India is a patriarchal society at the end of the day. Yes, I feel many of the issues pertaining to women are either ignored or silenced even today.

Q. I especially enjoyed ‘Your Wife’. Can you tell us more about the story behind it?

Thank you so much. The story is about a woman who remains a mistress to a wealthy man throughout her youth and adult life. Yes, he offers her all the luxuries but there is no room for her in his life because he is a married man with children. He doesn’t make any commitments even though she is loyal to him. This upsets her, especially when she sees his happy family and knows she’ll never have that aspect with him. After he dies, this woman can’t even mourn her lover openly, despite being devoted to him all these years, because she isn’t legally his widow.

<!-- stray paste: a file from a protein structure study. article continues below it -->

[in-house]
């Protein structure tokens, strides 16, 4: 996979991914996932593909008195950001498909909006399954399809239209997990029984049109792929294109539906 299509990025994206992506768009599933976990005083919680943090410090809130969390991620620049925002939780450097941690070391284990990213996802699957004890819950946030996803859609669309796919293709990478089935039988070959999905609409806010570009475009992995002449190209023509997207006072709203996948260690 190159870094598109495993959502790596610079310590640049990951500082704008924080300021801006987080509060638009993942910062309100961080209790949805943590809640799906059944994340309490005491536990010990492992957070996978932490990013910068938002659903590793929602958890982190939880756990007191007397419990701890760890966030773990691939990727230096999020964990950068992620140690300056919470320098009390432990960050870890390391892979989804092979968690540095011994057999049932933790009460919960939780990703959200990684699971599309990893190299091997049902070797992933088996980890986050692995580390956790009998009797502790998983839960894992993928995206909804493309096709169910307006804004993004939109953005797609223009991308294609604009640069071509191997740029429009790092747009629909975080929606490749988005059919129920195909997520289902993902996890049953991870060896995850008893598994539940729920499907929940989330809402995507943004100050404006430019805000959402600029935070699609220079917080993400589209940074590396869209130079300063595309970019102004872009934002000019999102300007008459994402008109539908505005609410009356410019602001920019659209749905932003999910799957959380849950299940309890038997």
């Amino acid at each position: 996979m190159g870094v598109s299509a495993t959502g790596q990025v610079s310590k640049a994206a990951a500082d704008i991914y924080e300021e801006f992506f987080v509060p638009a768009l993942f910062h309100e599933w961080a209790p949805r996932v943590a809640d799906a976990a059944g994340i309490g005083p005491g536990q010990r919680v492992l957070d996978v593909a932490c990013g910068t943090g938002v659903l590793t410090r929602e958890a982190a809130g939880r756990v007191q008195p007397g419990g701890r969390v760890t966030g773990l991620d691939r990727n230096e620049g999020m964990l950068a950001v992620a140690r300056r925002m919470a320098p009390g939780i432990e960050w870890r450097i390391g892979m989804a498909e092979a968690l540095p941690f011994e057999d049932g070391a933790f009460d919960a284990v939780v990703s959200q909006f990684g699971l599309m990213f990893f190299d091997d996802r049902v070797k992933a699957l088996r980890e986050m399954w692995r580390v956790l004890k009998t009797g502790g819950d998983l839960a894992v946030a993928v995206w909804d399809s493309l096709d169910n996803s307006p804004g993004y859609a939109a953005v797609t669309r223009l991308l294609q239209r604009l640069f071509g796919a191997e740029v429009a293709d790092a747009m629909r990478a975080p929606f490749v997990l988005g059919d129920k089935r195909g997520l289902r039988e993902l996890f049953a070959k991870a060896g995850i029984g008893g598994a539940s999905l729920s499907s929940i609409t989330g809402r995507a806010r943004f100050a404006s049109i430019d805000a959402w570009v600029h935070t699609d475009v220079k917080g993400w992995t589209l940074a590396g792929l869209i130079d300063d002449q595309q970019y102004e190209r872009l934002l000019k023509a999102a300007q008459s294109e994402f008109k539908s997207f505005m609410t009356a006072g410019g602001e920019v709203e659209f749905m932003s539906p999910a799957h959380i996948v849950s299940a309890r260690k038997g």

Q. Which poet or author would you say influences your work?

Depending on what I write about, different poets influence me, but Pablo Neruda is a constant inspiration. His play on language and ability to make even the mundane so exotic, I admire so much.

Q. Finally where do you produce your best work?  

Noepe Center for Literary Arts in Martha’s Vineyard is my absolute favorite place in the world to write poetry. The director, Justen Ahren, has created a beautiful, creative, and safe space for writers and poets.

Sweta Srivastava Vikram (, featured by Asian Fusion as “One of the most influential Asians of our time,” is an award-winning writer, three times Pushcart Prize nominee, Amazon bestselling author of 10 books, novelist, poet, essayist, and columnist. Sweta is also a certified yoga teacher who shares the love and power of yoga with trauma survivors. A graduate of Columbia University, when Sweta is not doing yoga, cooking, traveling, writing books, or posts for magazines, teaching creative writing, or giving talks on gender equality, she works as a digital and content marketing consultant. Sweta lives in New York City with her husband and can be found on Twitter [@swetavikram] and Facebook (